Why the eating ban in the first place? It was based on the long-held theory that food or acid in the digestive tract might be aspirated if you need emergency anesthesia. But not only are you unlikely to need such anesthesia, which is no longer used for Cesareans, studies have shown the aspiration rate to be minuscule. Another reason why many practitioners are more likely to send their patients snacking during labor: Some research has shown that labor is shorter — an average of 16 minutes shorter — in women who are allowed eating privileges. After all, labor lives up to its name — it’s hard work, and hard work requires fuel. Laboring on empty can make it tough to summon up the strength for those last pushes.
Eventually, I saw my OB-GYN. There were a few people in the room. I was pretty confused and out of it. The doctor told me to start pushing, but I felt no energy or desire to push. I remember that the doctor then inserted an instrument in my vagina and POP, it was like a water balloon broke in my uterus. He broke my water (the amniotic sac). The amniotic sac is the fluid-filled sac that contains and protects a fetus in the womb.
According to verywellfamily website’s article titled “Breaking the Water to Induce or Augment Labor”, breaking the amniotic sac is a procedure called amniotomy, or artificial rupture of membranes (AROM), which is used for inducing or speeding up labor.
According to Lamaze website’s article titled “Artificially Breaking Your Water in Labor is Overrated — Here’s Why”, “artificially breaking water is often done routinely during labor in the United States, whether or not speeding up labor is a concern.” The article mentions the risks and benefits of an amniotomy, and it mentions the following important note:
If your provider fails to inform you, get your consent, or tells you there are no risks, you’re not getting trustworthy care!
Once my water broke, I had an intense sensation of having to push (like I had to empty my bladder). I started trying my hardest to push but seems I was too dang tired to do it with enough strength. Then the doctor placed his arms on my chest and applied a lot of pressure on my ribs. It felt like he was going to kill me.
To my surprise, this is actually an obstetric technique called “fundal pressure”. According to Birth Injury Help Center’s website’s article titled “Fundal Pressure During Labor”:
Fundal pressure is a simple obstetric technique that doctors, midwives, and nurses frequently utilize during the second phase of labor. The “fundal pressure” technique is performed by manually pushing or applying constant downward pressure with the hands at the top of the woman’s uterus. Although fundal pressure is commonly used in delivery rooms it is a controversial method. There has never been any reliable evidence to show that the technique actually works. Moreover, that the use of fundal pressure in certain situations can actually cause complications and injury to the baby.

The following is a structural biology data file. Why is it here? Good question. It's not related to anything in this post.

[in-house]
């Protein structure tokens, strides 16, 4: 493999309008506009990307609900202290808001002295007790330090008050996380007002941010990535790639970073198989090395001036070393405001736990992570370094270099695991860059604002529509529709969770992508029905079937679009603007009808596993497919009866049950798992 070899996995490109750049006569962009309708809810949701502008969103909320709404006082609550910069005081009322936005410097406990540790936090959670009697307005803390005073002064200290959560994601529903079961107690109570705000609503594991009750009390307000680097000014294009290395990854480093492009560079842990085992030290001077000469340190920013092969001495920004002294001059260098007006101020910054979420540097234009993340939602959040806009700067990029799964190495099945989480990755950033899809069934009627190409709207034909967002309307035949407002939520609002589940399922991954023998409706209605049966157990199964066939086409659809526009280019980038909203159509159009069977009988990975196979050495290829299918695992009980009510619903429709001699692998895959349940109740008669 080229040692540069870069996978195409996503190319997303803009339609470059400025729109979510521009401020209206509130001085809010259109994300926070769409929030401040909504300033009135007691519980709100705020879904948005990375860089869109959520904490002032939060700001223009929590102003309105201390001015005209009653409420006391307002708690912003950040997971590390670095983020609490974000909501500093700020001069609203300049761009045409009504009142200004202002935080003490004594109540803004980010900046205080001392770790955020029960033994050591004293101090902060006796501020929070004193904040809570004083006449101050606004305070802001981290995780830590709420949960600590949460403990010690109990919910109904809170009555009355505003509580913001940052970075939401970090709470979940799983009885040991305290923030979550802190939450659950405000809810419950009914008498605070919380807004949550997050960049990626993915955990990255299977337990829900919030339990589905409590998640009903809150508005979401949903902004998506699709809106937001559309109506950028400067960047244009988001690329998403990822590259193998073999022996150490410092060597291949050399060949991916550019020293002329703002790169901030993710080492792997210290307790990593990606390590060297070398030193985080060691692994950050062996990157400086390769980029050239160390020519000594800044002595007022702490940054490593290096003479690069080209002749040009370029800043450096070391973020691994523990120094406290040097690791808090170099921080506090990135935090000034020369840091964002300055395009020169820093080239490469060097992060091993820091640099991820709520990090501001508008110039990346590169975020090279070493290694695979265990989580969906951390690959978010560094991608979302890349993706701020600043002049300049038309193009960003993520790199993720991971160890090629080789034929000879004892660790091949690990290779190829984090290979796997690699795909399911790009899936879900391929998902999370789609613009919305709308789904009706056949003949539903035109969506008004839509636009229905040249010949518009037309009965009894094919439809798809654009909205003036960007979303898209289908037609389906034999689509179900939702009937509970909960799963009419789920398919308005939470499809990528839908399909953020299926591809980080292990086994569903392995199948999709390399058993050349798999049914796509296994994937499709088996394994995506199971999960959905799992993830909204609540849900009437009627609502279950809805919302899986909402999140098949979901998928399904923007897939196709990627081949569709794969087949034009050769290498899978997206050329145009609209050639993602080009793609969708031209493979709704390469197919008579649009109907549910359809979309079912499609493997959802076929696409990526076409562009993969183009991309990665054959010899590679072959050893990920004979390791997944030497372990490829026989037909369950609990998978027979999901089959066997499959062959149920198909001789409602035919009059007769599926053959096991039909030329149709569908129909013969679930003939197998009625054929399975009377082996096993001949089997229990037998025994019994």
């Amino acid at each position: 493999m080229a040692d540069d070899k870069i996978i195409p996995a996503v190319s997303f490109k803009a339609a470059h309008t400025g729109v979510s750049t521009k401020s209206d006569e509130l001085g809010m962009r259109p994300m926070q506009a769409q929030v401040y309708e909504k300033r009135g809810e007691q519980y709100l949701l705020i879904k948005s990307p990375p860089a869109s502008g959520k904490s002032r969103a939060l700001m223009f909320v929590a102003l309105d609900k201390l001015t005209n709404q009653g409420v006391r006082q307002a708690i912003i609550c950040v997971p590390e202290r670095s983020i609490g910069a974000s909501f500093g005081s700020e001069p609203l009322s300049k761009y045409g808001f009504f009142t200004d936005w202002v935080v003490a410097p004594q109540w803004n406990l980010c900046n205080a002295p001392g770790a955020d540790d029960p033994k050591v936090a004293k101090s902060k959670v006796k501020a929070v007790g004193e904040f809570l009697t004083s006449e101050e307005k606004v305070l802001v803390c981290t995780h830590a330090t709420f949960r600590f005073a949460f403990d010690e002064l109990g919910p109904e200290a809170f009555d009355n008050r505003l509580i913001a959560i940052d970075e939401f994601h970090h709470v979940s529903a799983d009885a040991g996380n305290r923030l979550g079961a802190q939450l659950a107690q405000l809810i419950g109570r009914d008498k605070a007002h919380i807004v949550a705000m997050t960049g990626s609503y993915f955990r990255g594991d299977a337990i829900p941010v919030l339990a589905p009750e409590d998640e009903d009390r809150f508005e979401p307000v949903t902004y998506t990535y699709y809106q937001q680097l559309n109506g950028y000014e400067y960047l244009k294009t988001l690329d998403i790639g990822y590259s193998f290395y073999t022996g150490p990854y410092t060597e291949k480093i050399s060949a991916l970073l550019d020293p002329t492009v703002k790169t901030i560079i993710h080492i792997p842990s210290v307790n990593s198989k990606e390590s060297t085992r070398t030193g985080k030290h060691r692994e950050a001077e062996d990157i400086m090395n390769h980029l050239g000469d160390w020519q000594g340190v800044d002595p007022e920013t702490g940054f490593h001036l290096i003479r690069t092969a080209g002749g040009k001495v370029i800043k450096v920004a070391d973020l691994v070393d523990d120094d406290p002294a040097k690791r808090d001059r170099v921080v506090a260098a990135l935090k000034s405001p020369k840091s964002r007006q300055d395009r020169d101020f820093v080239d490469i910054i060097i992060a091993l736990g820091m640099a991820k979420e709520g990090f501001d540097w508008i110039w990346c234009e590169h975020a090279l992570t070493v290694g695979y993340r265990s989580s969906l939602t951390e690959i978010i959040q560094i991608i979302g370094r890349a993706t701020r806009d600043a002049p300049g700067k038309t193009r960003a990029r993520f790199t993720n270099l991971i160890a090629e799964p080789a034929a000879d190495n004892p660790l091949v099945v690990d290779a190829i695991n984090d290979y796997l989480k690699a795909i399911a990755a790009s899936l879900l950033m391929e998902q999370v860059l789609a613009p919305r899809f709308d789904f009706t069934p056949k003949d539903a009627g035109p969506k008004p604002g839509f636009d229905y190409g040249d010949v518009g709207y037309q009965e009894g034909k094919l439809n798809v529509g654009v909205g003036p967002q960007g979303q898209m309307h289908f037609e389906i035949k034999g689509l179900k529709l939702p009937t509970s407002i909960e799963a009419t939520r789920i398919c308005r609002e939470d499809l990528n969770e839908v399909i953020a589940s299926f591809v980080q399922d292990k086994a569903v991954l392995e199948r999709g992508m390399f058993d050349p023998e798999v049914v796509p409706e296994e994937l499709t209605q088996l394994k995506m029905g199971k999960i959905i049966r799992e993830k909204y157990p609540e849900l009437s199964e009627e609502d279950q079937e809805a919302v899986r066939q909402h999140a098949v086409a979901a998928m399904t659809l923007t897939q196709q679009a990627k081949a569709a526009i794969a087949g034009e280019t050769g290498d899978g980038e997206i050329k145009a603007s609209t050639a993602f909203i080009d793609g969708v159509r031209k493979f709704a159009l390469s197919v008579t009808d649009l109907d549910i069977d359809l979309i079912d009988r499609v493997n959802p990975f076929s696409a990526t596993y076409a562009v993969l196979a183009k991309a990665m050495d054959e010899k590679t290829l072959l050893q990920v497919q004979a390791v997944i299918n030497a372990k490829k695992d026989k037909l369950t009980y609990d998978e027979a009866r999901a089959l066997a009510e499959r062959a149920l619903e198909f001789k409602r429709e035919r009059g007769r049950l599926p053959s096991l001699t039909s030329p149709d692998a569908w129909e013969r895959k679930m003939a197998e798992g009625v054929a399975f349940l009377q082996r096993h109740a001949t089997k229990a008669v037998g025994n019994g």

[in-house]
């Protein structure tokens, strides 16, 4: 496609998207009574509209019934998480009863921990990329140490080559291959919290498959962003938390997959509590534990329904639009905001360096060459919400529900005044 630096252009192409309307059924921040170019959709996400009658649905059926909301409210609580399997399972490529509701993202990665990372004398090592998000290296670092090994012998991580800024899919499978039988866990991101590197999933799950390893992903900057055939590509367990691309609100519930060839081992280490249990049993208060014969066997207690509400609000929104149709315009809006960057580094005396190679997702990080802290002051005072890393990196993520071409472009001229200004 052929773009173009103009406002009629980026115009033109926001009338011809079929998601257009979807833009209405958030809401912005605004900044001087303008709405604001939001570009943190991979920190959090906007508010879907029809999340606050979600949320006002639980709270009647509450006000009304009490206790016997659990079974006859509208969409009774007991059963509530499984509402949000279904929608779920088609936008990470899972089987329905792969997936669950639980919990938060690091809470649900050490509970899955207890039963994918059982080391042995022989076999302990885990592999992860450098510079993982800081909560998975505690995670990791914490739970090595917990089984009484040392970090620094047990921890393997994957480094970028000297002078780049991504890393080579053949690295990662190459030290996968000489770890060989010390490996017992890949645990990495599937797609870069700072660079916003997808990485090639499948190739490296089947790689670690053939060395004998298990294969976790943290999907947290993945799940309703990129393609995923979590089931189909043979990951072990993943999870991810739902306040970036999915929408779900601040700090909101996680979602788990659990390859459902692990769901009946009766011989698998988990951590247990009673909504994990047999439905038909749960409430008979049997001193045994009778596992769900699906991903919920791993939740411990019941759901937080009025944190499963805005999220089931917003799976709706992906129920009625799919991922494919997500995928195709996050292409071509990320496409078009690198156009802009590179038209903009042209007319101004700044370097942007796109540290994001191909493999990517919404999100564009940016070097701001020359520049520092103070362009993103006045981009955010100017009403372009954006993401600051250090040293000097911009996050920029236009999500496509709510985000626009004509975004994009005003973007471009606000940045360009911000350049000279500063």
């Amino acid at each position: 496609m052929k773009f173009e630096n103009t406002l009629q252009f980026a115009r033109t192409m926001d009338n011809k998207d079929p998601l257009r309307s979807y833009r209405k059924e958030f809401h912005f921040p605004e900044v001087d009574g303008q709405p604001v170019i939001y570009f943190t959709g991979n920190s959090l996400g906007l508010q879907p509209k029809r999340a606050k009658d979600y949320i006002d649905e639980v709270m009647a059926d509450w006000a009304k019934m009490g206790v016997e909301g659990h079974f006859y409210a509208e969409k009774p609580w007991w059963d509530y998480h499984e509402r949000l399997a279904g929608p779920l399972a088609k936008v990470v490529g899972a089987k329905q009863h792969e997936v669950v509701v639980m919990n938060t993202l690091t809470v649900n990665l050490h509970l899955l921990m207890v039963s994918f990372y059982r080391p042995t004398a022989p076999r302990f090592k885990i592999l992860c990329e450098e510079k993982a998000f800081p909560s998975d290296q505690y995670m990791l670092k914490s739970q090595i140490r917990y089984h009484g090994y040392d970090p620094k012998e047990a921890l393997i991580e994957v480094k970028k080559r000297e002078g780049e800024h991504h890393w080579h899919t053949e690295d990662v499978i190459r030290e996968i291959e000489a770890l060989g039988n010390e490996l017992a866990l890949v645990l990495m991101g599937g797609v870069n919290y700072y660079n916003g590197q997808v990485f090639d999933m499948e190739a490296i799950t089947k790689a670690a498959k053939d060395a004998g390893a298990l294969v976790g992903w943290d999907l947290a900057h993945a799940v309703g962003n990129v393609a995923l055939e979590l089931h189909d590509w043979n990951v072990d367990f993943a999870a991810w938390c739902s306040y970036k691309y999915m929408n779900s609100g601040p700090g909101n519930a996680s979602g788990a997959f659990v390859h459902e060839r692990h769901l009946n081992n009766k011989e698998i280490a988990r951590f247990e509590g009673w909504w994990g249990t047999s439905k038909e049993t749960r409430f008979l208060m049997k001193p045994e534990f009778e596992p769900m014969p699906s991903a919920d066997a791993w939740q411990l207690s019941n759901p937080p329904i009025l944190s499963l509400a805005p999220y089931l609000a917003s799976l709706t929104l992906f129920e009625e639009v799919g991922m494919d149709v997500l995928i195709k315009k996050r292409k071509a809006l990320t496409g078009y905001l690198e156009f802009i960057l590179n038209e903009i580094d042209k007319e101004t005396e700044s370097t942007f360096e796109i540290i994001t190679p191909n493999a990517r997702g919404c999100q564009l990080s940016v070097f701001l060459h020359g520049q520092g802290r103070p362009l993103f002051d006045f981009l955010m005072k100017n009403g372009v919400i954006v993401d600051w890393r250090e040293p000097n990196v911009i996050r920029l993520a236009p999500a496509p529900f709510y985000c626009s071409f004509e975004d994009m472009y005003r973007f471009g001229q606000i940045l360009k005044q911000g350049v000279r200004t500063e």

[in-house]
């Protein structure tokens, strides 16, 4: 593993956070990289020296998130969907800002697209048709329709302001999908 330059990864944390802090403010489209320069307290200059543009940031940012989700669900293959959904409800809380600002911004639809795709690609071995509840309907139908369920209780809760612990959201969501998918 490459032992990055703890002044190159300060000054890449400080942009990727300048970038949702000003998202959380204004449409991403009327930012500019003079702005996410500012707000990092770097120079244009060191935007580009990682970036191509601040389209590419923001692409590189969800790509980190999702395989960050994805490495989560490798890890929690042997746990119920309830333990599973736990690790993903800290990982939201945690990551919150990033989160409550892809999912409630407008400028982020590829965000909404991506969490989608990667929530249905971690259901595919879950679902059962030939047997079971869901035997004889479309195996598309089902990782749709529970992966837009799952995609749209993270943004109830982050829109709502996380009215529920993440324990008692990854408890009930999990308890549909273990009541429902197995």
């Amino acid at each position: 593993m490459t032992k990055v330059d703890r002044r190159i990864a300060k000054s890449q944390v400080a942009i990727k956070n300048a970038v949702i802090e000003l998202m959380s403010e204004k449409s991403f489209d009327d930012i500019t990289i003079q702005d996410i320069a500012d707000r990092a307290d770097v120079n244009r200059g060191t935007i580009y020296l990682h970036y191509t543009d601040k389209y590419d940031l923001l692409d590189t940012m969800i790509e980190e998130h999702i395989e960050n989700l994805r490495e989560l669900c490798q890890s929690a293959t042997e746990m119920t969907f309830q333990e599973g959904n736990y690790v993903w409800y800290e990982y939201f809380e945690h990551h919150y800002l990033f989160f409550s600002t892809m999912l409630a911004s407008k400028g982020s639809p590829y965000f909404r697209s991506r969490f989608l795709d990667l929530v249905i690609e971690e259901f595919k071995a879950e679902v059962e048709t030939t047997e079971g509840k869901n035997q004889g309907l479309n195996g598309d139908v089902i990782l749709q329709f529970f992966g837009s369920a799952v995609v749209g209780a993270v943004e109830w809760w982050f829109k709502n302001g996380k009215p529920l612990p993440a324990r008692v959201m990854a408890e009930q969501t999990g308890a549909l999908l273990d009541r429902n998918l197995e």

When the doctor applied fundal pressure, he pushed the air out of my lungs, so I pushed him off. He then told my husband to put pressure on my chest. Seems the intention was to squeeze my child out of my body as if I were a bottle of toothpaste. My husband put pressure on my chest but I was fine with it: he didn’t put as much pressure as the doctor. I was dying to get this done with. I needed a freaking break, I was exhausted. I remember feeling the sensation of my pelvis opening up as my daughter’s head crowned. God was that strange.
Finally, my daughter was born. They put her on my chest but I didn’t know what to do with her. She laid on my chest and I didn’t feel happiness, love, or excitement. I was tired and in pain. My husband took photos and then the doctor took her back and passed her around between family members. I then asked for her to be given back to me, and I held her again, thinking that the mom feelings would come up this time around, but they didn’t.
I thought the pushing was over with now that my child was born, but it turns out that you need to push out the placenta as well (third and last stage of labor). I really needed this experience to be over. I pushed out the placenta and now we were done, right?
Nope, we weren’t done yet. Now the doctor needs to suture my vagina because he performed an episiotomy (unbeknownst to me). According to the Mayo Clinic website’s article titled “Episiotomy: When it’s needed, when it’s not”:
An episiotomy is an incision made in the perineum — the tissue between the vaginal opening and the anus — during childbirth. Although the procedure was once a routine part of childbirth, that’s no longer the case.
For years, an episiotomy was thought to help prevent more extensive vaginal tears during childbirth — and heal better than a natural tear. The procedure was also thought to help preserve the muscular and connective tissue support of the pelvic floor. Today, however, research suggests that routine episiotomies don’t prevent these problems after all.
So many things were happening in labor that I had not felt the doctor slice from my vagina to my anus. He injected anesthetic (I felt the needle down there, I tried my best not to panic) and started stitching. I could feel the procedure, but I tried to keep my mind off of it.
I don’t remember what happened right after. I probably fell asleep. I was told my daughter was born at 10 am, the day after I had arrived at the hospital.
I remember being woken up by nurses and offered some food and milk, the first I’d be eating and drinking since arriving at the hospital the night before. The only beverage provided was plain milk, which I hate the taste of. I asked for water but they didn’t give me any. They told me I had to drink the milk. I felt upset that they wouldn’t give me water, I was parched. I didn’t know where my husband was and I didn’t know how to contact him, not sure if it was because I didn’t have my phone with me or some other reason. I ate as much of the meal as I could manage, I wasn’t feeling hungry.